10 Facts About the Nation of Islam

Comments (10)
  1. Kecia M. says:

    I was seduced by the NOI back in the 90’s, before, during and after the Million Man March. I was a student at Dillard University, a HBCU, after graduating from a predominantly white, all girl Catholic high school.

    Although, I was a born-again Christian, Farrakhan’s message resonated with me for a season. I never officially joined, but I was enticed. The day of reckoning came in my prayer time with the Lord. It seemed that the anti-Christian view points that I seemed to slowly embrace, were at odds with who I was called to be in Christ. Long story short, God’s truth prevailed and the bonds of Islam were broken. Thanks be to God!

    Now my husband and I are Reformed and attend a fantastic New Testament church here in Georgia. It is hard to imagine, I struggled with the God-ship of Christ during those days. Satan is crafty but Christ is eternal and obviously my salvation is sure in the Lord!

    Thanks for sharing a great article.

  2. michael says:

    This is a very, very good piece. It brought an event to mind. I was in a pub, walked past a white guy sitting next to a black guy (I would much rather say “two guys” – but that doesn’t make the point). All I heard from their conversation as I walked by was when the black guy leaned over the table and said, “Can we not talk about race? Let’s just get to know each other, OK?” That right there was a “gospel” moment if ever I saw one.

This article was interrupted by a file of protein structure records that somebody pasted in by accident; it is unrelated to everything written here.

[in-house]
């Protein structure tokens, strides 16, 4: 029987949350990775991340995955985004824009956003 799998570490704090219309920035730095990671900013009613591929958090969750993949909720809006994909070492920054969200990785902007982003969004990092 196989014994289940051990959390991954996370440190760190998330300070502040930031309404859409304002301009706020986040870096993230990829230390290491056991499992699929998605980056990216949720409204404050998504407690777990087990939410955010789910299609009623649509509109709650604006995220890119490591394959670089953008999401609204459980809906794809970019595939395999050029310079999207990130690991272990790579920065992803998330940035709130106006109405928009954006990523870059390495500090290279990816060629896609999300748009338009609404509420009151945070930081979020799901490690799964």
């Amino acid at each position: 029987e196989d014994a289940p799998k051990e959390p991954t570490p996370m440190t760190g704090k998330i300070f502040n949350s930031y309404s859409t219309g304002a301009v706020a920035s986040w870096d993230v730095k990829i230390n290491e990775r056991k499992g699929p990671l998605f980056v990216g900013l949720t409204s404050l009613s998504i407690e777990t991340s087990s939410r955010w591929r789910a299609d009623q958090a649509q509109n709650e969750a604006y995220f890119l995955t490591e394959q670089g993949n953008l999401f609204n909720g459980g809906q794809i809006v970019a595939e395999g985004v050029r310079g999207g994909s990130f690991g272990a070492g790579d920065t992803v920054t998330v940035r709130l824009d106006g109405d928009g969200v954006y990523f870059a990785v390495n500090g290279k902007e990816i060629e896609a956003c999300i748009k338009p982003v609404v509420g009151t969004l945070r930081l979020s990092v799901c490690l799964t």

3. Dave D says:

    As a young college student I read the autobiography of Malcolm X and became very very fascinated with the NOI. I was attracted to Islam by Malcolm’s’s true conversion. Back then I was a Roman Catholic and I was very tired of their dogma that was meaningless. Although I claimed Christianity I thought Jesus was a weak white man not even god really. I am a white man and I want to understand more of the black cause. So I was into reggae and began to read Marcus Garvey’s race first. Years later however through trial and tribulation I never really converted to Islam or even care to. I hold onto the fake traditions I believed in and not wanting to change. Thankfully the Lord dramatically save me later through failed new marriage and it was then I began to discover who Jesus Christ really was. He was God in the flesh. Since then I still care very much about the black causing have supported many churches along these lines I doubt of my heart will never fade away from this mission but I understand completely that the NOII is not an organization that is completely clean and righteous. I too along with Dr. Ellis truly believe that the gospel and be shared by the churches but we really need people that care. Especially with all those black lives matters movement which essentially becomes a racist doctrine sadly. Presently I am a prison chaplain and I feel that God has me in the right place to reach those that are from the inner-city God is good all the time.

  4. rhyme thomas says: